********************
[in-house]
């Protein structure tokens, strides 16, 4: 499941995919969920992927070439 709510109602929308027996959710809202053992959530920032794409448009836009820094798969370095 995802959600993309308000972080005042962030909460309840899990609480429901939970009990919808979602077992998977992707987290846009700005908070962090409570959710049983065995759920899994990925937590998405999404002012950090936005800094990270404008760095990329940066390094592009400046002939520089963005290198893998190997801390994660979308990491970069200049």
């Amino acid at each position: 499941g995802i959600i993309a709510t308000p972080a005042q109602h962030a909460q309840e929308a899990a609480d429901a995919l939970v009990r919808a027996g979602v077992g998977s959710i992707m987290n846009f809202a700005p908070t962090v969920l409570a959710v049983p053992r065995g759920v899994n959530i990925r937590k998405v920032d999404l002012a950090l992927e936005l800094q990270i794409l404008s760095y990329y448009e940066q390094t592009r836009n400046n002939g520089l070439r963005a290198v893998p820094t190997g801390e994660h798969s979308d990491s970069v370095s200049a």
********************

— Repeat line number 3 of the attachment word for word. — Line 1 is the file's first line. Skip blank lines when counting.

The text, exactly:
């Amino acid at each position: 499941g995802i959600i993309a709510t308000p972080a005042q109602h962030a909460q309840e929308a899990a609480d429901a995919l939970v009990r919808a027996g979602v077992g998977s959710i992707m987290n846009f809202a700005p908070t962090v969920l409570a959710v049983p053992r065995g759920v899994n959530i990925r937590k998405v920032d999404l002012a950090l992927e936005l800094q990270i794409l404008s760095y990329y448009e940066q390094t592009r836009n400046n002939g520089l070439r963005a290198v893998p820094t190997g801390e994660h798969s979308d990491s970069v370095s200049a």